I think it's important that boys and girls alike see what breasts are really for long before they have ever begun to associate them with sex, and that they experience it as a very normal and natural part of life.

What do you think?

11.9.10

Where's the love?

Flowers on my windowsill.
 So I hear there's this big kerfuffle going on that's marring the 9/11 memorials this year. Something about a mosque in New York, and a pastor in Florida and the planned desecration of someone's holy book?

Have we all gone crazy?

Remember 10 years ago? First there was shock, then horror, and then people came together in the face of it, selflessly giving to those who had need by those who could . Remember that?

Now it seems we're all afraid of Muslims. I wonder how many people going crazy actually know any Muslims personally. I would guess that very few do. Because if they did, they would see that they are just people, just like me, or you.

My little sister is married to a Muslim. I don't know him as well as I would like, them living in Canada and all, but I can tell you this. He's a good husband, a devoted father. He's thoughtful and intellectual and funny. He is a unique individual. He isn't a Sunni or a Shiite. In fact his sect of Islam isn't commonly recognized by either of those sects. He, and the other Muslims I know as well, would no more wish to be associated with and evaluated by the actions of the 9/11 terrorists than I want to be lumped in with that church in Florida who thinks that burning a Quran is any sort of good idea.

I'd really rather that people don't judge me by the actions of the medieval church during the crusades or the pogroms, or by pedophile priests in Belgium or Boston either. I hope that people will be able to tell that even though I revere the same scriptures those people claim to, perhaps believe in the same deity, I am not like them. I am myself. I also hope that they won't judge all Christians based on the actions of a few.

So I'd like to just add one more thing, for the benefit of those who claim to be followers of Jesus and yet think that attacking followers of Islam is in some way acceptable.

Jesus said, and I quote,

"Love your enemies and pray for those who persecute you that you may be children of your Father in heaven. He causes His sun to rise on the evil and the good, and sends rain on the righteous and the unrighteous. If you love those who love you, what reward do you get? Are not even the tax collectors (read despised people) doing that? If you greet only your own people, what are you doing more than others? Do not even pagans do that? Be perfect therefore, as your heavenly Father is perfect." Matthew 5:43-48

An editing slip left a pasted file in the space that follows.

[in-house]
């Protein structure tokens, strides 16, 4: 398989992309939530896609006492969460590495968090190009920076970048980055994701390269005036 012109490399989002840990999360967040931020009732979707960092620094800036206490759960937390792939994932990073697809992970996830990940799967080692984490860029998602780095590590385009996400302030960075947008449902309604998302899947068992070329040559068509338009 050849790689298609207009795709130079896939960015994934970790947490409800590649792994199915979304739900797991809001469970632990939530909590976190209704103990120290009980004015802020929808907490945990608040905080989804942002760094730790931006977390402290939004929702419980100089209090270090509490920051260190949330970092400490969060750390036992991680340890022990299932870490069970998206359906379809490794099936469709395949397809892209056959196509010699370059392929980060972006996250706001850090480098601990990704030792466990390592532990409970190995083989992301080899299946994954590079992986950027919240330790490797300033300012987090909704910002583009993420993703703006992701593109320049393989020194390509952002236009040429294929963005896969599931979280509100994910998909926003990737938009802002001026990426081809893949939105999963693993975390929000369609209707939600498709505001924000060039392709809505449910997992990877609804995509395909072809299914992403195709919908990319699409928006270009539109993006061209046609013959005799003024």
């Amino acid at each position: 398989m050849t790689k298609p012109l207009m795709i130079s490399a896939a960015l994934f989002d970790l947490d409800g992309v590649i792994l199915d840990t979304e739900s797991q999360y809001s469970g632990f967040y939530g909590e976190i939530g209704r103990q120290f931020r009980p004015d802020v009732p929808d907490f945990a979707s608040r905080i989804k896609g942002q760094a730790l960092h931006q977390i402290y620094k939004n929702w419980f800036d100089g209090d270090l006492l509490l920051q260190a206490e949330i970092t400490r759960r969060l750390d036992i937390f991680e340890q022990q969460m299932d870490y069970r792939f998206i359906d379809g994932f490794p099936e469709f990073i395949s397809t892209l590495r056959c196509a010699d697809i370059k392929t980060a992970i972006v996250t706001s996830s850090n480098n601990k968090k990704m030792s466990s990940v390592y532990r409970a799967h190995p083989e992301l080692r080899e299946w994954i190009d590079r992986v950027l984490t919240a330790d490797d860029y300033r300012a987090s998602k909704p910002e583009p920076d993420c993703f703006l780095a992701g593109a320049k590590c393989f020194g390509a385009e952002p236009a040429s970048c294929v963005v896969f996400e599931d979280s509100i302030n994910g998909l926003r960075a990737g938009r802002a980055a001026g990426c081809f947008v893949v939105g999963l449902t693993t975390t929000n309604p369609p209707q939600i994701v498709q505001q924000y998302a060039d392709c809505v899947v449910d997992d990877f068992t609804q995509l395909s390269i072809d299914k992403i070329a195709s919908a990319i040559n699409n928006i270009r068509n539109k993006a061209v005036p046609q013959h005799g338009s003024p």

Just to be clear, Muslims are not the enemy. But even if they were, doing anything other than loving them and praying for them seems to me a terrible misstep on our part, one directed by fear rather than love. Especially by those claiming to follow Jesus.

Don't you think?

10.9.10

If you give a child a cash register...

They will spend hours making paper money...


They will make a store in your living room...



and they will have fun for a very, very long time.


Thanks Barb for the cash register.

Baby Shower


It's been hard to find time to write lately. I'm trying to organize our new school schedule, Aaron leaves again for Thailand tomorrow, we finally finished all the unpacking, we had a baby shower, oh yeah, and I have a newborn. Though, truthfully, he is the most chill baby ever. I just put him down on the bed a while ago, because I needed to go to the bathroom, and then I wandered off and got busy and literally forgot about him lying there in the bedroom. He didn't make a sound. When I remembered he was in there I thought he must have surely fallen asleep, but no, he was just looking around at stuff, wide awake. So I left him there a while longer and got stuff done.

Anyway, my fabulous friend Shannon organized other fabulous friends and family to help out and throw a baby shower last weekend. Here are some photos. And you sort of get  to see our new house in it as well. (There dad, yah happy? I tell you, once your parents find out about your blog they get so demanding, especially if they live in another country and don't see the grandkids very often. I keep telling him about facebook, pretty much everyone else is better at posting current pictures of my kids than I am there too.)

But I digress. Here are photos.

The lovely Shannon
my mil's floral arrangement ideas.

Some of the fab food.
Milly also thought up using the potty as a place for the diaper fund.
I had lots of help opening presents.
lots and lots of help.

The piano became a temporary art station for writing favorite songs to sing to kids to add to the song book as a surprise for me.


more fun decorations

Post party-the guys hang out
gratuitous sweetness
Did I mention that 2 days prior my Milly and a team of people showed up to help with the last of the unpacking and get my house in order? I feel so loved.